I would like my students to read a wide range of material that is not in one textbook. What are the options?
There are several good ways to provide access to course materials for your students. The best option depends on the material itself.
Placing books or other physical materials on reserve at TTU Libraries works best for optional readings, small classes, or when the selections are fairly short. It does not work well when 50 students are competing for one book during a short period of time.
TTU Libraries license many electronic journals and books for TTU faculty, staff and students. Electronic materials that have been licensed by the UW Libraries can often be used for course readings without additional copyright permission.
If material is not licensed electronically, reserve use without permission from the copyright owner is generally limited to a single chapter or article. The instructor is responsible for complying with U.S. copyright law.
Course packs work best for long readings, a large number of readings, or repeated use of non-licensed, copyrighted materials. They also provide students with a convenient, bound copy of the course materials. Students pay copyright permissions fees and photocopy costs.
Please visit TTU Libraries Reserves, Coursepack and Copyright (circulation, photocopy, scanning) policies for more details.
What about my syllabus, class notes, tests and papers?
As long as you own the copyright you can place material your course's Blackboard site. Students own the copyright for papers they write for your class. Student work may also be protected by FERPA (Family Education Rights and Privacy Act) in addition to copyright law, so you must get student permission in writing before sharing their work.
For TTU licensed electronic materials, can I upload the .pdf to Blackboard?
If the license does not allow you to download the pdf for reserves, you must create a link instead. In most cases, the url that displays at the top of the page will work on campus only. Logging in to a campus web site or portal with an eRaider does not automatically mean that any resources a user tries to access will be proxied.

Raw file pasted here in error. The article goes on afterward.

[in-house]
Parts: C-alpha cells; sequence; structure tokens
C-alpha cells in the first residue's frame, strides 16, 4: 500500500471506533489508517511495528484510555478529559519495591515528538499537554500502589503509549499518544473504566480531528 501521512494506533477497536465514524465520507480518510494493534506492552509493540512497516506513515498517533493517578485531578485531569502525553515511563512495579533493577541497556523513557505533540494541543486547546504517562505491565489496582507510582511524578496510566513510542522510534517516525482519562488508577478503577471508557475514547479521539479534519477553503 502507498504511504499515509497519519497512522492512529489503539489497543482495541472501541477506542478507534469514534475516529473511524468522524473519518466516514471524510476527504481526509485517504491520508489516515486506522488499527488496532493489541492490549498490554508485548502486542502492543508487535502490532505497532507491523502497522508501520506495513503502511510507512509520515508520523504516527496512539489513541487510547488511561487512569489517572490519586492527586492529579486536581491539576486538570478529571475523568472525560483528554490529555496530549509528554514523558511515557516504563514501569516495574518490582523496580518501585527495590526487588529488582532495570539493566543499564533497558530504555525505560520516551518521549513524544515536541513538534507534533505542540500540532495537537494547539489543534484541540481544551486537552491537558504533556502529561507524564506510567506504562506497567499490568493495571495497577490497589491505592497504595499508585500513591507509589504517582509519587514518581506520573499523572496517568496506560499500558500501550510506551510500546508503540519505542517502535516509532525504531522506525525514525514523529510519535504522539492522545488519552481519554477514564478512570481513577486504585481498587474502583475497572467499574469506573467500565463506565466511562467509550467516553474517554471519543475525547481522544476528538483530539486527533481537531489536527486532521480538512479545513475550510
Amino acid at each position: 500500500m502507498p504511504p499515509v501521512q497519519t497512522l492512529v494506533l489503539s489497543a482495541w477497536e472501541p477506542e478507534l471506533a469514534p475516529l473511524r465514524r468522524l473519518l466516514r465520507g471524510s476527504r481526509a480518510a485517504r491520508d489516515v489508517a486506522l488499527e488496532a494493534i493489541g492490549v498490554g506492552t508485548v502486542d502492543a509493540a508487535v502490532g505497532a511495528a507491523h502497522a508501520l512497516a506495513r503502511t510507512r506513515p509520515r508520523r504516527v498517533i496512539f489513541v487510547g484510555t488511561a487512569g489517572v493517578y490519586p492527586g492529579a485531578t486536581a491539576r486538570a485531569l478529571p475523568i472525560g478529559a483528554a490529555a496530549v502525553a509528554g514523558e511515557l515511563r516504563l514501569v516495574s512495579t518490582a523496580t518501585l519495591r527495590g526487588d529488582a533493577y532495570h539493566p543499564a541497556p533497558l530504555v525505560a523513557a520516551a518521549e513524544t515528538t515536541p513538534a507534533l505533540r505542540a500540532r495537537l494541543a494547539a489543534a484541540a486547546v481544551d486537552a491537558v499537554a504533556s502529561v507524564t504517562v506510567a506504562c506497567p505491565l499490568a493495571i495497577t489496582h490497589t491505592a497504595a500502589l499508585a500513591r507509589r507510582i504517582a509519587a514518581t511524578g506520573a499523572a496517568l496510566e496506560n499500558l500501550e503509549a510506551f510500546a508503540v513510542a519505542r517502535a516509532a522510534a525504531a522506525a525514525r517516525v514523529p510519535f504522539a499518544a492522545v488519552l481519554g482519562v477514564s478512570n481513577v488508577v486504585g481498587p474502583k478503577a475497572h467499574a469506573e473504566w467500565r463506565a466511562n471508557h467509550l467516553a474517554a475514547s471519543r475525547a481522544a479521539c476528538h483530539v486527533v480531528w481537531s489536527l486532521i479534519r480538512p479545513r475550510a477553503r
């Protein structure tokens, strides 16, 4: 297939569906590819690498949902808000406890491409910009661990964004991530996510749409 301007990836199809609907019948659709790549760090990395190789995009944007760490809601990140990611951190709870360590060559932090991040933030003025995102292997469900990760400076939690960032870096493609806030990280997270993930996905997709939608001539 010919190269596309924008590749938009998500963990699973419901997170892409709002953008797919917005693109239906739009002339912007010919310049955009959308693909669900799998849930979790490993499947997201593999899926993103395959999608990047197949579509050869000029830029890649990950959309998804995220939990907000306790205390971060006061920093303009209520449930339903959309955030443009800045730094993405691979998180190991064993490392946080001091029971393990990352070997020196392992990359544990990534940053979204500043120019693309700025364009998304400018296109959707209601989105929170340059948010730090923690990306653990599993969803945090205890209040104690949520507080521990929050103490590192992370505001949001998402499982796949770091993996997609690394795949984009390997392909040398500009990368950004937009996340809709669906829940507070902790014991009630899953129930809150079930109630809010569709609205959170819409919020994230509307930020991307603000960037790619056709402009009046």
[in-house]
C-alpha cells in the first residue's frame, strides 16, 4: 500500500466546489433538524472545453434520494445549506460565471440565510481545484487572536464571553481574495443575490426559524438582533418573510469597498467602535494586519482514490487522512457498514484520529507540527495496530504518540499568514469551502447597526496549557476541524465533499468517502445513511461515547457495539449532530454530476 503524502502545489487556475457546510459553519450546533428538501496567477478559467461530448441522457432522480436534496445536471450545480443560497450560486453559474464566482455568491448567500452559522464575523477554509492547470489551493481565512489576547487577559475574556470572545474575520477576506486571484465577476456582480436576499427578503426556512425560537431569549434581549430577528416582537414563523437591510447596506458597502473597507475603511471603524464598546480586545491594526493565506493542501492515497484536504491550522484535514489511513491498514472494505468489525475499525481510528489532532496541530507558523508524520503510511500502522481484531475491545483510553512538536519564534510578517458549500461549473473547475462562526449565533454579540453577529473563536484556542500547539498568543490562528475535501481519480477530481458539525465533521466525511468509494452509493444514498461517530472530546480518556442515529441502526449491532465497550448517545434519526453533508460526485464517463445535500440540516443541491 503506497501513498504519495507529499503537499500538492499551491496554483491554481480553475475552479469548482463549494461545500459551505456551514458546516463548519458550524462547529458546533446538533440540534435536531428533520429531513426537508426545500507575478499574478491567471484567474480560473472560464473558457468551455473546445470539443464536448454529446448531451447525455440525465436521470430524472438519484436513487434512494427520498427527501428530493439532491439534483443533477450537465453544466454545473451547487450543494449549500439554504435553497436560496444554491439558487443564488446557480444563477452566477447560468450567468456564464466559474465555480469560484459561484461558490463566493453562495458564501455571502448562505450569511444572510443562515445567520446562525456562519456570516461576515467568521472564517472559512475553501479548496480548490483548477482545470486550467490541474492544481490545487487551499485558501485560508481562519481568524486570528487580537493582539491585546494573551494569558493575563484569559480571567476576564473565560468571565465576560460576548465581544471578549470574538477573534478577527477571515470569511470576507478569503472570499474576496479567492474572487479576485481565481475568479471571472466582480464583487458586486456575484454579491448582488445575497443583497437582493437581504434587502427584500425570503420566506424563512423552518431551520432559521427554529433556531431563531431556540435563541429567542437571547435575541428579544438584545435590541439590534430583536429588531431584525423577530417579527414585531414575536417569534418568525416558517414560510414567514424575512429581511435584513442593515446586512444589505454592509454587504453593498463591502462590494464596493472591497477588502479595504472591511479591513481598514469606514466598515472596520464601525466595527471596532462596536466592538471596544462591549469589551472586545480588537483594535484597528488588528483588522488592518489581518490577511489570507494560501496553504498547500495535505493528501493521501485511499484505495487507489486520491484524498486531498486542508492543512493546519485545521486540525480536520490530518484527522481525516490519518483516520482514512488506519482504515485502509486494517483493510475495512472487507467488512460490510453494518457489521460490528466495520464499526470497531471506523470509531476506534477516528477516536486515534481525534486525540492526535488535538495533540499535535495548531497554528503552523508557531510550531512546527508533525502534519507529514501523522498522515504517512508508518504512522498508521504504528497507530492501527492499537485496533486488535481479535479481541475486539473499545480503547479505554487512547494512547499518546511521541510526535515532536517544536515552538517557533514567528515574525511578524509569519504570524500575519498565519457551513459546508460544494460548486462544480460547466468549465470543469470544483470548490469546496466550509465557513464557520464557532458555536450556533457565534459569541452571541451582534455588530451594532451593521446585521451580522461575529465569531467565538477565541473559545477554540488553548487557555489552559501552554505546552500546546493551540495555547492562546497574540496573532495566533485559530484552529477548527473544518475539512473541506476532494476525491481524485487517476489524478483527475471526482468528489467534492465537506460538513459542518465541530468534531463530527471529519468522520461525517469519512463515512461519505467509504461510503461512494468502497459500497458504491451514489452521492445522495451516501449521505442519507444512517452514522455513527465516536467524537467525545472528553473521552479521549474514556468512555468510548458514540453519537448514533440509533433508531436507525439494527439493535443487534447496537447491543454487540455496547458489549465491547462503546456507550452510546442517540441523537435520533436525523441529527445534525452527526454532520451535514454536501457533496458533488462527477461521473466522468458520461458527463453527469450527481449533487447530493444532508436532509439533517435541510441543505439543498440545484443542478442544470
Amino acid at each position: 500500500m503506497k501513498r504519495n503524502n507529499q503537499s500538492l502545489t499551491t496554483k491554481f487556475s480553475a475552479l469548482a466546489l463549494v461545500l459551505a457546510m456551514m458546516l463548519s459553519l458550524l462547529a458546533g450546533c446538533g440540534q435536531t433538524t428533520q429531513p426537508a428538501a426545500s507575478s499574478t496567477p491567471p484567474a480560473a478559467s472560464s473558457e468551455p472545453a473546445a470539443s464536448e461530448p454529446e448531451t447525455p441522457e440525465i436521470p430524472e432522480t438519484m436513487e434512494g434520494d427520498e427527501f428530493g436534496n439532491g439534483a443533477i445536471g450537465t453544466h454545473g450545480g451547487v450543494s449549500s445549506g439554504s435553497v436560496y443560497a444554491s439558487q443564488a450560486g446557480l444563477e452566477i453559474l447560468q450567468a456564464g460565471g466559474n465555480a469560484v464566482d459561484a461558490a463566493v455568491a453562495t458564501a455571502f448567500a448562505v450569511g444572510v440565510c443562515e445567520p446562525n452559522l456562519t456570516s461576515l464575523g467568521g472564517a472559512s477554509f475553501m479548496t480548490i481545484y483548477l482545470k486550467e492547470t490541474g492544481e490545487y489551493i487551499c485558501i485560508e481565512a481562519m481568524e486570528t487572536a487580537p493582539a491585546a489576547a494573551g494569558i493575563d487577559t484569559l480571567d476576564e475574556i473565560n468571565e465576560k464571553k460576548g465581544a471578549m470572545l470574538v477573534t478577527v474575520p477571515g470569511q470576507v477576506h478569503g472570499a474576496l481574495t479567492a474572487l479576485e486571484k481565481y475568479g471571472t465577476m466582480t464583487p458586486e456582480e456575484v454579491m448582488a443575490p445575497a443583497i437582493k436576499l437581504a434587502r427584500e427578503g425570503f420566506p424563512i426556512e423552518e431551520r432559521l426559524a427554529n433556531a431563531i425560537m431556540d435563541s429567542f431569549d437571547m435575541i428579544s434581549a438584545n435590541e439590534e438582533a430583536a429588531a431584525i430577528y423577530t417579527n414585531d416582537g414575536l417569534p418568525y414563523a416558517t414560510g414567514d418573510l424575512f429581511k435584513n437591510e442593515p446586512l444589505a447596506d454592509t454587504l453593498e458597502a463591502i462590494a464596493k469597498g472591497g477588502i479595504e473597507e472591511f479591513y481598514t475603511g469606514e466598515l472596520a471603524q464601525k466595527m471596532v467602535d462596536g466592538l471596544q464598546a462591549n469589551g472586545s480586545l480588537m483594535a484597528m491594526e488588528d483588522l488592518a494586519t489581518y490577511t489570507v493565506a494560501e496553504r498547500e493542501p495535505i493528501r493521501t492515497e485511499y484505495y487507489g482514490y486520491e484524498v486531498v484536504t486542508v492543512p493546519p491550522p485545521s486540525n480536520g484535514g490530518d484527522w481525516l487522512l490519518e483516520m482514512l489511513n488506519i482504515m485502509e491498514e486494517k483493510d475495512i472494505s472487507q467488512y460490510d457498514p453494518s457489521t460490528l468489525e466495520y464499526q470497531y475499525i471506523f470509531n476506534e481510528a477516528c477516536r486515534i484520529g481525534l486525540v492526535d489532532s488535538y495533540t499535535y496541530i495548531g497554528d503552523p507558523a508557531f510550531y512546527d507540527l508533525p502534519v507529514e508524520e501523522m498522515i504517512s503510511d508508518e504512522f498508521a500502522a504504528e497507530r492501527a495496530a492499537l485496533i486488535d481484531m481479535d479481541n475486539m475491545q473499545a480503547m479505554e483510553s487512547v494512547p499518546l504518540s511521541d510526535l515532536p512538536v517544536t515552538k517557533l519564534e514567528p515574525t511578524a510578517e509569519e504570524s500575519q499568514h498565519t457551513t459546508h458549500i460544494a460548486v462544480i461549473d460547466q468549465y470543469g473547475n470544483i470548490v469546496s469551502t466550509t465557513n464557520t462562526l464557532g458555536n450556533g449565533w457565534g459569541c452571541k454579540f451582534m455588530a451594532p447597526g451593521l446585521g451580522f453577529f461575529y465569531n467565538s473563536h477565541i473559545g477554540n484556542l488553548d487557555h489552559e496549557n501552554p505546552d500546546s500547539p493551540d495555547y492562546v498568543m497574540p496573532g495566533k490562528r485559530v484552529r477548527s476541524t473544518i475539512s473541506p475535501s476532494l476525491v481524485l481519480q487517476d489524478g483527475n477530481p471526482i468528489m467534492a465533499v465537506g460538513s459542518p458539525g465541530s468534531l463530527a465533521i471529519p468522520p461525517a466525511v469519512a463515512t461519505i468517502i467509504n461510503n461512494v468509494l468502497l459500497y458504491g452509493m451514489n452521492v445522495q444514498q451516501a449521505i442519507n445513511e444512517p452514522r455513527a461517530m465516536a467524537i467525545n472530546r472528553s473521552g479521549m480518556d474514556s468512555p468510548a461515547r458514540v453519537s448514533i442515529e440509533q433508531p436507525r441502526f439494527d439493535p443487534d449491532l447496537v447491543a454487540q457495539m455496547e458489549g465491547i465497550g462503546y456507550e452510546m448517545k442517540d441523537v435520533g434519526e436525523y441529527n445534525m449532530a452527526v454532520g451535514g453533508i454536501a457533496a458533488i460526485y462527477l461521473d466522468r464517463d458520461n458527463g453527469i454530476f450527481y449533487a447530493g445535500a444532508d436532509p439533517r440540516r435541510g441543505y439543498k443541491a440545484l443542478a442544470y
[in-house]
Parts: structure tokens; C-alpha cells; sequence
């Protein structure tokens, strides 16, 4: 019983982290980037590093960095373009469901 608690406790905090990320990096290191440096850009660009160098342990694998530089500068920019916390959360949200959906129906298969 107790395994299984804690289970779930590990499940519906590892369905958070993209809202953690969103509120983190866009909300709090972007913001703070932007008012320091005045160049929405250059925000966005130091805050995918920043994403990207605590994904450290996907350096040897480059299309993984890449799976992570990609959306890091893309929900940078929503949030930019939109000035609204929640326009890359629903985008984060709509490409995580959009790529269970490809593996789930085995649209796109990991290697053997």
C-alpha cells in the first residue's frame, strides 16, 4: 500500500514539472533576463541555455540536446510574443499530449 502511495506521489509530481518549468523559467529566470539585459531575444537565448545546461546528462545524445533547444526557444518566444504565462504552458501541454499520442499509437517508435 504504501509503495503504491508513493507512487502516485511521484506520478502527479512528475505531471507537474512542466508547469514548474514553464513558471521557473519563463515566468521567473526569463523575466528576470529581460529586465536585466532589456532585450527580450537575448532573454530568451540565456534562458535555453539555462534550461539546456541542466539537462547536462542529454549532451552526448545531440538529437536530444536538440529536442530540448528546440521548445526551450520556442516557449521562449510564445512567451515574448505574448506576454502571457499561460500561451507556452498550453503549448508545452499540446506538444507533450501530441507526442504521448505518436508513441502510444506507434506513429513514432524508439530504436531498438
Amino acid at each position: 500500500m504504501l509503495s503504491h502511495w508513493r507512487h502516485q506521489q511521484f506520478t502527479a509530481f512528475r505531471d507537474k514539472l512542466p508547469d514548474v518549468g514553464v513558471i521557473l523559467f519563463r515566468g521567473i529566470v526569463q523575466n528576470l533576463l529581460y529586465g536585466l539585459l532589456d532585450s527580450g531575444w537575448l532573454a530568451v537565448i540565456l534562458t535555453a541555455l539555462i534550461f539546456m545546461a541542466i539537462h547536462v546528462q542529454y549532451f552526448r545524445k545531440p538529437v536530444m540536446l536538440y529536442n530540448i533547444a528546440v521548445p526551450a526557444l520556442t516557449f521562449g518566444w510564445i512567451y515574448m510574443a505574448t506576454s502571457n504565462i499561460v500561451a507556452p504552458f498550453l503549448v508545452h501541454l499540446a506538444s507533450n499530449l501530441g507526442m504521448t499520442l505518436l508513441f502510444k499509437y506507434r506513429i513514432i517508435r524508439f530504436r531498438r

Can I just link to an eBook in my course ware or website if the library owns or has it licensed?
Using eBooks for a class is still a developing model. Some vendors allow the Libraries to license their books for an unlimited number of concurrent readers. Others allow only one reader at a time, similar to using a print copy of a book. Students, sharing what is essentially one copy of a book, may not always have access when they want it, especially right before an exam.
How do you know the difference?
E-books provided by Project MUSE, ebrary's Academic Complete, ClinicalKey, AccessMedicine or AccessPharmacy allow an unlimited number of concurrent readers and work nicely for classes. Other vendors are more restrictive.
Consult your subject librarian or liaison if you have questions about linking to an e-book from another provider.
What are my options for music, images or film?
Check out other pages on this guide for guidelines. Contact the Scholarly Communication Librarian or email email@example.com for a for personal consultation.
What's the deal with 'Open'? I keep hearing about it but I like to have the terms explained.
It can be confusing! For more information visit the TTU Libraries Open Access research guide or the Open Educational Resources guide.